“There was never a moment when I didn’t think we would find it,” he continues. “My wife would come downstairs and say ‘This is crazy, get some sleep, you can do it again tomorrow, it’s three in the morning.’”
“And then Ian and I would go to sleep in the guest room,” Wesley joked of the pair’s extensive time spent in close quarters together. “Now I’m kidding.”
Much like their real-life counterparts, Wesley and Somerhalder’s on-screen characters were portrayed drinking bourbon throughout the show. Of course, it wasn’t actual alcohol they were imbibing. Early on, they were downing black tea that left them wired off the caffeine buzz (“We didn’t realize how caffeinated it was,” Wesley explains).
As part of their endeavor, Somerhalder and Wesley also are pushing forward in the fight against climate change. Brother’s Bond is giving back 1 percent of gross revenues to regenerative farming in support of the goal to reduce the negative effects of large-scale agriculture and farming. It’s an issue Somerhalder has been active in; the actor, founder of the Ian Somerhalder Foundation, served as an executive producer in 2020 on Netflix’s Kiss the Ground, an environmental documentary focused on the healing power of regenerative agriculture.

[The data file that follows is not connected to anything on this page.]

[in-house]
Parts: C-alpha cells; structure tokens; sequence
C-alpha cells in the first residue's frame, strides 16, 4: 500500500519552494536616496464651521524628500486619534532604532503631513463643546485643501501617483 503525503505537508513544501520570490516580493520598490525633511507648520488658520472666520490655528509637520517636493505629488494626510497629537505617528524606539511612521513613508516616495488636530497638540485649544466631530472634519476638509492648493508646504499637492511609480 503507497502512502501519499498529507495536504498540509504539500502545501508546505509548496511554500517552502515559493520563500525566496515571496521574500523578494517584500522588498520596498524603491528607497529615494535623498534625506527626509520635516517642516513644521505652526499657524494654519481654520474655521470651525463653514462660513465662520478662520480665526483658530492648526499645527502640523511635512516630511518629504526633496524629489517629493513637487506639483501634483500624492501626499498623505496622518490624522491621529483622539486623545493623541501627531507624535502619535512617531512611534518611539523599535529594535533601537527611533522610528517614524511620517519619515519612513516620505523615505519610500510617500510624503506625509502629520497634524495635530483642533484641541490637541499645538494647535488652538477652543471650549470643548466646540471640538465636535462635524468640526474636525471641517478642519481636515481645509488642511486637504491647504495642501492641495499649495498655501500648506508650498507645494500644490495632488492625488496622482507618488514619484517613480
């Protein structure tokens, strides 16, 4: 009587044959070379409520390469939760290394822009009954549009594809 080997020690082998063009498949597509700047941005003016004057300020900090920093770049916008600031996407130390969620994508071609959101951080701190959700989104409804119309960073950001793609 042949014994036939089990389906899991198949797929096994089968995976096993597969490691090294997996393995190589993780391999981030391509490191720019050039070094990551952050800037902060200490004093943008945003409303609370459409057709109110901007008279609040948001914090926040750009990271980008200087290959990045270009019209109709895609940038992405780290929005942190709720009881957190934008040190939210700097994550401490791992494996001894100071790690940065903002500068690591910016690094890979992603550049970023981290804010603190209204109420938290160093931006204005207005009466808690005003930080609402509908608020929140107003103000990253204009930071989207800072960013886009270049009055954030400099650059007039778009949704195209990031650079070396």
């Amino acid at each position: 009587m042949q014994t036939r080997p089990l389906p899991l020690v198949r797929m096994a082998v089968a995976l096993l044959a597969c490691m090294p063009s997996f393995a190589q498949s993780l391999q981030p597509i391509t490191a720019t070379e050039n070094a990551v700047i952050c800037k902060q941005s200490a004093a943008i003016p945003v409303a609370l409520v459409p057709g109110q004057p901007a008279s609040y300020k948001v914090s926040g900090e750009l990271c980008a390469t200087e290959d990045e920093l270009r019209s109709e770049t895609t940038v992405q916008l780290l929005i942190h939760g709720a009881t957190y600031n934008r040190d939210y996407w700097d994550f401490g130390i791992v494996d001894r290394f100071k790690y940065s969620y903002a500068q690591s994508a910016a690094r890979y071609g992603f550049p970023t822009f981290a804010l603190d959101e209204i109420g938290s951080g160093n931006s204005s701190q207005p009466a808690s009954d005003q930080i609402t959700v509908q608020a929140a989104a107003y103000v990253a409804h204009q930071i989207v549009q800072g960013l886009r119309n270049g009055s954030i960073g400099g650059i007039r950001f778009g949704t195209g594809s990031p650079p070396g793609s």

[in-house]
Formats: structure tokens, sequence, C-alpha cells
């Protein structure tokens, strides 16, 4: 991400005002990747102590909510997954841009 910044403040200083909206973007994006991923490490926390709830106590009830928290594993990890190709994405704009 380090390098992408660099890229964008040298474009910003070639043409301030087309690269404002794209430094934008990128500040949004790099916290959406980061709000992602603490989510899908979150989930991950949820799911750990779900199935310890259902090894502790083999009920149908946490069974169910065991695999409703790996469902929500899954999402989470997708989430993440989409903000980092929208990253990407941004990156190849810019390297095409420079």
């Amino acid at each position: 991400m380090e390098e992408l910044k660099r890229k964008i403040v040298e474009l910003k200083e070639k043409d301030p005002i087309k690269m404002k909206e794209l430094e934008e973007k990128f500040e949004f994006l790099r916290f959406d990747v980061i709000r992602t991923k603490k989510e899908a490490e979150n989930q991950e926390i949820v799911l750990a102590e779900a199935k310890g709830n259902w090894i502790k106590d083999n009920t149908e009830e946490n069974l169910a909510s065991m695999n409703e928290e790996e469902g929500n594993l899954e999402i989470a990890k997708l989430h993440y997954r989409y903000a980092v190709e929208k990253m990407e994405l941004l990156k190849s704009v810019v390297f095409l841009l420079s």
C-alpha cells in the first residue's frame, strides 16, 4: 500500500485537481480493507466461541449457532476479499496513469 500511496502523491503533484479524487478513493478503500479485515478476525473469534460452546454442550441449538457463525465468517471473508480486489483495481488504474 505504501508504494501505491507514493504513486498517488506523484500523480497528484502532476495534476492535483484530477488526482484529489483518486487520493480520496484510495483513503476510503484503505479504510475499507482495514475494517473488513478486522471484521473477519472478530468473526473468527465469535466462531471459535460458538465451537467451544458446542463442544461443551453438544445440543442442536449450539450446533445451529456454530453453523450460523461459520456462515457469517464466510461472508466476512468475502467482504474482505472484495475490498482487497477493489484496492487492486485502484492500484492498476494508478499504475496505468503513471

This summer, Brother’s Bond — available for around $40 to $60 for a 750 ml bottle — expanded its national reach, and is currently being released on a rolling basis across the country.
And as the name suggests, Wesley and Somerhalder want their bourbon to create a bond among the people who share it.
“If you are going to have a drink, drink in good company,” Wesley advises.